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Most people experience some form of back pain at some point in their lives, and fortunately, most recover without the need for surgery. But with spinal stenosis, which causes back and neck pain and is associated with osteoarthritis of spinal joint for elderly, surgery has commonly been considered as the only method to effectively alleviate constant and severe pain. However, a new study revealed that physiotherapy treatment for spinal stenosis can be just as effective as surgery, and should be considered as the first option for treatment.
More about Spinal Stenosis
Spinal stenosis affects the vertebrae of the spinal column. The spinal cord and nerves pass through openings within the vertebrates and when the passage narrows due to osteoarthritis, the pressure on spinal nerves causes pain radiating to back and lower legs or arms.
Spinal stenosis may occur in the low back or neck, and is mostly related to the ageing process in the spine when the disks that create space between each set of vertebrae flatten, leaving less room for the nerve to exit from the spinal cord. Ageing may also lead to osteoarthritis, whereby the body forms additional bone to address the deterioration of the cartilage between joints, causing pressure on the nerves.
Spinal stenosis can also result from spinal injuries, spinal tumours, Paget disease and other bone-related diseases, and thickening of certain spinal ligaments.
Managing Spinal Stenosis
In most cases of spinal stenosis, the symptoms which include pain, tingling, numbness, or weakness in the limbs can be effectively managed with a combination of physical therapy and other conservative treatments. Aggressive treatments or surgery are not necessary except in severe cases.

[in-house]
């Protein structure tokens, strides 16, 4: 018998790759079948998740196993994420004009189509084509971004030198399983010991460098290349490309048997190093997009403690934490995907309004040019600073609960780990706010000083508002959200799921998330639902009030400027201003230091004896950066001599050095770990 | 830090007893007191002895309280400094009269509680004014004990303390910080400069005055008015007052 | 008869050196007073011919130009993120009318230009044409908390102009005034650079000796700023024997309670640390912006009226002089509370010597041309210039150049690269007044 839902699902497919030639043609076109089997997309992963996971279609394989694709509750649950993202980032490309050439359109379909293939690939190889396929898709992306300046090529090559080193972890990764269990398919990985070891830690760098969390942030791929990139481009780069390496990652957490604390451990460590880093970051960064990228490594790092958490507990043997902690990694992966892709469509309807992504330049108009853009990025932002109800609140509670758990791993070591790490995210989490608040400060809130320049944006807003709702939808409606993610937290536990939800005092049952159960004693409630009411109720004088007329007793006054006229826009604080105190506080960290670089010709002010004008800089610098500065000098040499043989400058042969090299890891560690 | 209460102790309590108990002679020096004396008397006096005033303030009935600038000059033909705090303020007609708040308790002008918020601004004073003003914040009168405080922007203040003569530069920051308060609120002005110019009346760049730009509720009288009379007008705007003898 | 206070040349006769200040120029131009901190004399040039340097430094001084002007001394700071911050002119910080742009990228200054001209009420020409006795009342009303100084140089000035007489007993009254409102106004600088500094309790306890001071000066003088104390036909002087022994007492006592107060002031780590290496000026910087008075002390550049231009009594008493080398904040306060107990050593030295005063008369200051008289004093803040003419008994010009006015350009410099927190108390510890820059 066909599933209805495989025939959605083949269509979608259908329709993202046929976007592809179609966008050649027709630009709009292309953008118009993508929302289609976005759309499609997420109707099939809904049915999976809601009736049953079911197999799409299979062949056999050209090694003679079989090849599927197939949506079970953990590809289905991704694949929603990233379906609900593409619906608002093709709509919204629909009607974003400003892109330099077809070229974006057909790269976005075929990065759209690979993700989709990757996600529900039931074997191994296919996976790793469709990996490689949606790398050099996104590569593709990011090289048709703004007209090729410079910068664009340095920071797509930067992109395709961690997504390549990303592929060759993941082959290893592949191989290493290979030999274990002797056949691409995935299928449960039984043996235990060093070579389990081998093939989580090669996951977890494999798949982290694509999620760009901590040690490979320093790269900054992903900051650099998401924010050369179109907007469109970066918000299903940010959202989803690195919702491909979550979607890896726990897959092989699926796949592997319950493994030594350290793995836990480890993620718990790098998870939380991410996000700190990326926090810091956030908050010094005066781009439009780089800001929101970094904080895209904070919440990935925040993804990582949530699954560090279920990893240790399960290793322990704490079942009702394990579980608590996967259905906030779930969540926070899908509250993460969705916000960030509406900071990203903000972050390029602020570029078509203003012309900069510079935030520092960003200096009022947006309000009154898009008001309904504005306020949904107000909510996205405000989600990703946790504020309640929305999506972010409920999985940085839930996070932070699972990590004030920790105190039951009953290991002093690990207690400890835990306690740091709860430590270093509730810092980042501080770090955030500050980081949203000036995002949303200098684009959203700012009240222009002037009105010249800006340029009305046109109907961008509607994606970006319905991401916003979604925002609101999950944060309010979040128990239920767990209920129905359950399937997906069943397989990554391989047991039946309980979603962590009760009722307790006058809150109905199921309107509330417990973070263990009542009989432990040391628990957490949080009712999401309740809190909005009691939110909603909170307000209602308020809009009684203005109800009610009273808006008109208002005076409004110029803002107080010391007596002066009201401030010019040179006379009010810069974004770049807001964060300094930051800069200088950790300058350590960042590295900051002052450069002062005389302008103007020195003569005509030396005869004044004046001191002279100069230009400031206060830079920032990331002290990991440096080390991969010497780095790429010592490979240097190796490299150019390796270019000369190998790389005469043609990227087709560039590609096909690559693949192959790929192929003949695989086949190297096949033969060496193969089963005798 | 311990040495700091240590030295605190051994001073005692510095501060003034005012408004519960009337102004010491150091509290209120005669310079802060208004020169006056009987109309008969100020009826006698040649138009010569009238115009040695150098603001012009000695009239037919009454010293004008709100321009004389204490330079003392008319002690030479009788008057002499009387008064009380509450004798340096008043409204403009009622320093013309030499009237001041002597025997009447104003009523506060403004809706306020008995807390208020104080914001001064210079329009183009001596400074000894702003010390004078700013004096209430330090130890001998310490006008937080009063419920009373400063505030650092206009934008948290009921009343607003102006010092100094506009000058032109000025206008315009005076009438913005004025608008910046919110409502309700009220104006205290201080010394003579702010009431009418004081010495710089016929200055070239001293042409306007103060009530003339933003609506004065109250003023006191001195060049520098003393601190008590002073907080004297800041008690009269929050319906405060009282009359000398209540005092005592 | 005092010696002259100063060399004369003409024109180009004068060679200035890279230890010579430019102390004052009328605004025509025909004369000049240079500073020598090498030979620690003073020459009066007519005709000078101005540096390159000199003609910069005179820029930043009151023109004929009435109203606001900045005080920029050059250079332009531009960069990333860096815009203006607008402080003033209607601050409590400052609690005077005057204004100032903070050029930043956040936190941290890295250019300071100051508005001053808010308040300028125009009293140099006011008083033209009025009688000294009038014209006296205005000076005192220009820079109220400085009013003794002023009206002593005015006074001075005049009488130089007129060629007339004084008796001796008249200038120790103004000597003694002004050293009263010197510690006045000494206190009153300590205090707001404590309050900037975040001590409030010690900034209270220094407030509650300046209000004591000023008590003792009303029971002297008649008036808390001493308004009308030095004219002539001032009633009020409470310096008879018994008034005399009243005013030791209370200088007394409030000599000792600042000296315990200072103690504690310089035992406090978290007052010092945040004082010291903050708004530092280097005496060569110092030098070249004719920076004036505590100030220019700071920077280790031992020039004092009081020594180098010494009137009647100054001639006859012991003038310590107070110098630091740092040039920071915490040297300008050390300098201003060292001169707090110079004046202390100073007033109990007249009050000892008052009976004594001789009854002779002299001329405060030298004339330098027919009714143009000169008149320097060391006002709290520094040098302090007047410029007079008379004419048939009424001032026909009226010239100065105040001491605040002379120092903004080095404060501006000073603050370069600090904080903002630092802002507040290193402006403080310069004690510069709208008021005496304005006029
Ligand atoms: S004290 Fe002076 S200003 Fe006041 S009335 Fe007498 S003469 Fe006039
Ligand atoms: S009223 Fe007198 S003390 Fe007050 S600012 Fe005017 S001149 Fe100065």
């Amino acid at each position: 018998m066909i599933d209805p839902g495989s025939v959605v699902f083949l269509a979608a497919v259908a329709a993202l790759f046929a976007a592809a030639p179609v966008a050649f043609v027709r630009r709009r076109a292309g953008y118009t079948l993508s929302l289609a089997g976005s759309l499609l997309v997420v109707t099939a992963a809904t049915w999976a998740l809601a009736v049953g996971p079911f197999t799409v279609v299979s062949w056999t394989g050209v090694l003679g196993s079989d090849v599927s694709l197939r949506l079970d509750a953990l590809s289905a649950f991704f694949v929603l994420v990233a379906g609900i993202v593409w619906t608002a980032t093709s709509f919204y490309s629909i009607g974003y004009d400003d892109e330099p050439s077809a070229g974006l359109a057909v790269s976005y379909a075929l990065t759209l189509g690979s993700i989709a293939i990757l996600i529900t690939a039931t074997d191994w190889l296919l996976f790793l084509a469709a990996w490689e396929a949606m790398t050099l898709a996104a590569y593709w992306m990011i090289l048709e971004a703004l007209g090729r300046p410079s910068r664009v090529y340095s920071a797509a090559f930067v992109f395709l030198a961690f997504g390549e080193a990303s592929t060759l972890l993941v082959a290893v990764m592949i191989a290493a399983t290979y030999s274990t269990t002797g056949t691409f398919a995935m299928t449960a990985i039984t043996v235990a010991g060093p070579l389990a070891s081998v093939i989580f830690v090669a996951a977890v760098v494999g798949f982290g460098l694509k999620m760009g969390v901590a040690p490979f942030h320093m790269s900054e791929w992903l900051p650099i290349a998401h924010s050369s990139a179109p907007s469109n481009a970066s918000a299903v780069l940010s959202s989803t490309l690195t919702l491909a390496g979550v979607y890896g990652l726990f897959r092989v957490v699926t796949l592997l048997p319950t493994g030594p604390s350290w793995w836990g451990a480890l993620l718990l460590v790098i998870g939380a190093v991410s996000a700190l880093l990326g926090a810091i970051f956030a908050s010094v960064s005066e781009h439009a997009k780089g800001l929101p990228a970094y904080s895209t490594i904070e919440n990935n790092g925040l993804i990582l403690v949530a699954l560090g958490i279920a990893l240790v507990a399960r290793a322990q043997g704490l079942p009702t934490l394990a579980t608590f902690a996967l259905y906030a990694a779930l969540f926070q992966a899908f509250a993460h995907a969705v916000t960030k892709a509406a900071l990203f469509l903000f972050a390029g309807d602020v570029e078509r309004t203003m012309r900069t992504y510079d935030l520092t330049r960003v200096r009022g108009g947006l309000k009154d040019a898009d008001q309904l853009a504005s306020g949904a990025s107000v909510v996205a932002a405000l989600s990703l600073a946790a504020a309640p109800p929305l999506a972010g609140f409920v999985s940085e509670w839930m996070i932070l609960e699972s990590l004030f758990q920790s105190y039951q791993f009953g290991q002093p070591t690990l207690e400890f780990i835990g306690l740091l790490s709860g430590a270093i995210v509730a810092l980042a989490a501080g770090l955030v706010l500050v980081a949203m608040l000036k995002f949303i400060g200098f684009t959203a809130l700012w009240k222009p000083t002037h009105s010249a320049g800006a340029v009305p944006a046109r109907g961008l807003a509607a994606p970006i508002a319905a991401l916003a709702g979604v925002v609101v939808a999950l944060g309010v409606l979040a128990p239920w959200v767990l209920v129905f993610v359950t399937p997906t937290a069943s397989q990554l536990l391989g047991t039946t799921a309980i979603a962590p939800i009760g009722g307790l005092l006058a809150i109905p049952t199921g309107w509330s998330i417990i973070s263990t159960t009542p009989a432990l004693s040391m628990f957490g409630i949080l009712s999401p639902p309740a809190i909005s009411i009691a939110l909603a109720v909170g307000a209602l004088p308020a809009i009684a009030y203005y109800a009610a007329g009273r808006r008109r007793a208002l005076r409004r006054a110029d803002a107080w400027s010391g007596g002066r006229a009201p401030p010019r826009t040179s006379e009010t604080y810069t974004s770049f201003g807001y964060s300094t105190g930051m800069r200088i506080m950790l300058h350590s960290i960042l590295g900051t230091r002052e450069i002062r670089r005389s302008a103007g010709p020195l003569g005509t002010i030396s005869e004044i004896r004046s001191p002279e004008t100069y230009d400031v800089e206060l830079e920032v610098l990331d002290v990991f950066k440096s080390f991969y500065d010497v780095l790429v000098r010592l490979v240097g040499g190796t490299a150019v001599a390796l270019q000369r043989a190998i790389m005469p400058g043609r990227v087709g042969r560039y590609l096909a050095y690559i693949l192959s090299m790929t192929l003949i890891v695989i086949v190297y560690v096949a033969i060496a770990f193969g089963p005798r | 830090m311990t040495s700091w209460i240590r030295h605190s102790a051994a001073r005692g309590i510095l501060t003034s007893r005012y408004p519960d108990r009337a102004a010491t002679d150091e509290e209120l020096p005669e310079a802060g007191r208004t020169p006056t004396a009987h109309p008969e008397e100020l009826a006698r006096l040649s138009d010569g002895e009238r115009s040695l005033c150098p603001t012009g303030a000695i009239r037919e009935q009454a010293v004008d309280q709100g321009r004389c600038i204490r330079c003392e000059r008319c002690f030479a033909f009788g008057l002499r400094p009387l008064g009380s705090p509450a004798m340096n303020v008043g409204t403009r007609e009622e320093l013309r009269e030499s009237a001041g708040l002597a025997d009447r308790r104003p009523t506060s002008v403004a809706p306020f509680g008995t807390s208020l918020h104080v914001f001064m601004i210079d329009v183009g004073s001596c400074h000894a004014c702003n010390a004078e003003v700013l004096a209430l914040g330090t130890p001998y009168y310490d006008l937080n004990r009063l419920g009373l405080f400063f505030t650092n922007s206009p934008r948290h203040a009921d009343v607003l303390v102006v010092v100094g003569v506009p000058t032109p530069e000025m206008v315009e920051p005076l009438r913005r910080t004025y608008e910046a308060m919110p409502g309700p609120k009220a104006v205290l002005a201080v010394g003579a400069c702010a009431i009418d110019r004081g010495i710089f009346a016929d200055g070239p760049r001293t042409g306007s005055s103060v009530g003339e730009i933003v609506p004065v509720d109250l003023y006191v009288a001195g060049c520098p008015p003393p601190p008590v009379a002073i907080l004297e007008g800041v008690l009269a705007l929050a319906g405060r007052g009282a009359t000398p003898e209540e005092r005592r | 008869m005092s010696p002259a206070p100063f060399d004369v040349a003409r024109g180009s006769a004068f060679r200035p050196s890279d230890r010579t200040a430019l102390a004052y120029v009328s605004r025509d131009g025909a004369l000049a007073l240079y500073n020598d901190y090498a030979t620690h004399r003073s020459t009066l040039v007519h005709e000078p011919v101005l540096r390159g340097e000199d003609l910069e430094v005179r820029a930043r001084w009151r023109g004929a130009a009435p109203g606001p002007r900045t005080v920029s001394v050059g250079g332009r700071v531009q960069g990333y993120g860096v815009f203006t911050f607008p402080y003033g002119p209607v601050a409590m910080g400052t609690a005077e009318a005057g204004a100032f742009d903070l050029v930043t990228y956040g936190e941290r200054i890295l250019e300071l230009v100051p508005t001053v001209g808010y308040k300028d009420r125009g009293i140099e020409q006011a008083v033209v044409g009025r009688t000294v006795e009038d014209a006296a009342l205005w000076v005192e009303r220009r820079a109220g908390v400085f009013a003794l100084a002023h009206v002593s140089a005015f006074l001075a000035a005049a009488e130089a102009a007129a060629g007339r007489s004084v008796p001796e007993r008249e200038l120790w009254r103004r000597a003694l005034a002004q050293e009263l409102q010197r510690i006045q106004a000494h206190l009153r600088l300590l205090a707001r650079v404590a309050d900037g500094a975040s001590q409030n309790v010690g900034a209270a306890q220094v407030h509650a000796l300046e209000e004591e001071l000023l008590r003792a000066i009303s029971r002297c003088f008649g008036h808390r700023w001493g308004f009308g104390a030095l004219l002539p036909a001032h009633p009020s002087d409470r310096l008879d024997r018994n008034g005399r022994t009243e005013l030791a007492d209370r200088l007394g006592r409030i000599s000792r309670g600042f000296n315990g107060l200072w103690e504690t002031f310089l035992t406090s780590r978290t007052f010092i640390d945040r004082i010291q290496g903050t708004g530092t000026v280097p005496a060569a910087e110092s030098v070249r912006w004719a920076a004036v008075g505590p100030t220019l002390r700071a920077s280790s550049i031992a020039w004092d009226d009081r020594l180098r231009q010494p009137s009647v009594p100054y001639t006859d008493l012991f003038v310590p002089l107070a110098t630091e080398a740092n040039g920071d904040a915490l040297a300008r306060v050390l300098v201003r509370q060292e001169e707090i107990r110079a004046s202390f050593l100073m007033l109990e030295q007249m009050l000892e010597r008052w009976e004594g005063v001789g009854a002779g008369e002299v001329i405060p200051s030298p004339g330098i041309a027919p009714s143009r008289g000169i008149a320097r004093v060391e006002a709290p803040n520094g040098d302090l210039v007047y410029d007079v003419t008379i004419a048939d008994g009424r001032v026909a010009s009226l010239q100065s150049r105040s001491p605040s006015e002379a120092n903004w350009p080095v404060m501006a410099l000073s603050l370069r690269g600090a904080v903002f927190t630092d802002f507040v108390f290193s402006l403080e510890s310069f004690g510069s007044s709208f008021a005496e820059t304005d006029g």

Physical Therapy Techniques
The primary objective of physical therapy is to lessen pain and allow you to gradually resume your daily activities. The treatment uses physical or mechanical techniques involving hands on mobilization and manual therapy, heat or exercise to reduce pain in the soft tissues, such as the tendons, muscles, and ligaments; build muscle strength; and improve function.
Common physical therapy techniques include:
- Special stretches and exercises that reduce pressure on the joints to relieve pain.
- Strengthening exercise for the trunk muscles to provide support for the spinal joints; and for arm and leg muscles to reduce the workload on the spinal joints.
- Stretching and flexibility exercises to promote mobility in the joints and muscles of the spine and relieve pain.
- Manual therapy, such as massage to improve/maintain range of motion.
- Heat therapy for better blood circulation; ice therapy for pain management.
- Aerobic exercises to improve tolerance for walking and other daily activities that may have been affected by the condition.
Your physical therapist may provide any of these treatments, as well as posture instruction and education so you can make simple changes in your walking, sitting, and standing habits to relieve pressure on the nerves. In some cases, special devices and pain treatments may be used to improve mobility and reduce severe pain.